Directed Acyclic Graph
A directed acyclic graph (DAG) is a directed graph that contains no directed cycles. See the Wikipedia article for more background information on DAGs.
In Go, we can use a DAG to model sequences of moves, where vertices represent positions, and a directed edge link vertex u to vertex v if the position at v can be reached by making a move from the position at u. In other words, sequences are directed paths in the DAG. Note that the graph is directed as there is a sense of forwardness as more moves are played, and the graph is acyclic as positions do not repeat in most rule sets due to superko rules (see ko rules). When two different sequences from the same starting vertex leads to the same ending vertex, we say that a transposition has occurred.
Note that a directed tree is a kind of DAG in which any two vertices are connected by exactly one path. Game trees such as SGF files typically store a main line or actual game sequence together with possible variations and branches. However, a strict tree representation causes duplication of subtrees when the sequences contain transpositions, which makes annotations and other commenting tasks inefficient. As transpositions often occur in Go problems such as life-and-death problems, goproblems.com automatically detects transpositions in SGF files and links them together, effectively forming some kind of a DAG.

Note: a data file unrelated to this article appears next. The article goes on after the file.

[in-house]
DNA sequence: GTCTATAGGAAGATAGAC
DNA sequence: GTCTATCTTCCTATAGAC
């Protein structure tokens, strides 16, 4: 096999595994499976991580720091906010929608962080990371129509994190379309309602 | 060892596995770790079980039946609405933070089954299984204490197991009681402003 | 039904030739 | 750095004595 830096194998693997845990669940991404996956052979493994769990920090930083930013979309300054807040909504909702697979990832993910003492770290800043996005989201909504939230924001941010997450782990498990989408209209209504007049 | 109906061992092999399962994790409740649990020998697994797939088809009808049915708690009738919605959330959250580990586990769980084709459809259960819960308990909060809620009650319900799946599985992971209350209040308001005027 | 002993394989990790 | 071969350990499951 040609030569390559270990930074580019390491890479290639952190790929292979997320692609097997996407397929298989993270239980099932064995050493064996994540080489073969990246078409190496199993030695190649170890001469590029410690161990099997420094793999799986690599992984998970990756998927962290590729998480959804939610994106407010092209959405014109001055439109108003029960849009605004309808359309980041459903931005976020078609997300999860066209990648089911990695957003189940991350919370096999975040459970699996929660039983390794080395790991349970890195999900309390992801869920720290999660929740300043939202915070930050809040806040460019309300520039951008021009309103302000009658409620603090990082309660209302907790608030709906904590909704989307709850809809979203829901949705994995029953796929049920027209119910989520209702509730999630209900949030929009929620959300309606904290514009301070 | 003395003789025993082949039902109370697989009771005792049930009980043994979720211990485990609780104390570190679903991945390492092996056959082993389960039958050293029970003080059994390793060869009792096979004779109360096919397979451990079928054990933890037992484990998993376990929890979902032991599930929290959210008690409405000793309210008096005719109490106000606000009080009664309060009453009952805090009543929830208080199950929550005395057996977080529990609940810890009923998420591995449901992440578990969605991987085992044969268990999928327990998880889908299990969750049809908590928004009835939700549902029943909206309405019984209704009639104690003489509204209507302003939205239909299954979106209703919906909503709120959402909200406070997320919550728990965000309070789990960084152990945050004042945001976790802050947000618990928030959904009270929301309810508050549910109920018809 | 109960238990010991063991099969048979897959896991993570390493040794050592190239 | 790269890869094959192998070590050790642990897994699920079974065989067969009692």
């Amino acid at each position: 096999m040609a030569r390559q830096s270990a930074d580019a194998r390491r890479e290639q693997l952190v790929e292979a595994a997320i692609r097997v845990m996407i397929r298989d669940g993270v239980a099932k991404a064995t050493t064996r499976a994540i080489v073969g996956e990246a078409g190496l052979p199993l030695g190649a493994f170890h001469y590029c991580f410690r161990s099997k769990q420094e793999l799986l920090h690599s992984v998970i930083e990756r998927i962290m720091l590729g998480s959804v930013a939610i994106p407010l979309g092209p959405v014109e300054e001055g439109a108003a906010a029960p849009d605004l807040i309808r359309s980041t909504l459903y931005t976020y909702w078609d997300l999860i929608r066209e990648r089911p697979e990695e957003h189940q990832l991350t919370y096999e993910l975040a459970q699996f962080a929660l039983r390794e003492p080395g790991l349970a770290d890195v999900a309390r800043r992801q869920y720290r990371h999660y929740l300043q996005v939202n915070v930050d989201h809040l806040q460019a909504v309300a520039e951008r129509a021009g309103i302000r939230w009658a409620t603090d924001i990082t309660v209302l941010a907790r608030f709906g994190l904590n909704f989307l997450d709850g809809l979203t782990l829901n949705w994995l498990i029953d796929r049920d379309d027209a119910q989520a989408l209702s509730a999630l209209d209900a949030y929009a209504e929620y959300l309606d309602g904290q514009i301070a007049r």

Phelan: Interesting, didn't know that goproblems used something like that. Do you think it could be used outside of that context? I mean, could it be used as a new go game format?
unkx80: This feature isn't documented. When I took a closer look at the SGFs embedded in the HTML source, it appears that the SGF format itself is unchanged, so I have amended the text.
Phelan: Ah, ok. Thanks.
This is intended as as systematic way forward through the many ko-like positions.
I proposed there that one should identify the nodes of the 'best' DAG underlying a cyclic position as levels of the corresponding ko-like phenomenon. -- Charles
The branching of variations of lines of play form structures that are called trees in mathematics (graph theory) and computer science, and increasingly in common parlance. When two branches grow together, the structure is called a Directed Acyclic Graph (DAG). The best SGF editors (such as CGoban2, gGo, etcetera) handle graphs very well, but do not handle DAGs at all.
-- Hu of KGS
Confused: A DAG capable editor would bring you back to the main line (or another line) if a variation ends in a position that is already present in that line. This would be a cool feature to show, that both variations leads to the same end and the continuations from there are identical.
The editor at GoProblems.com indicates merged branches.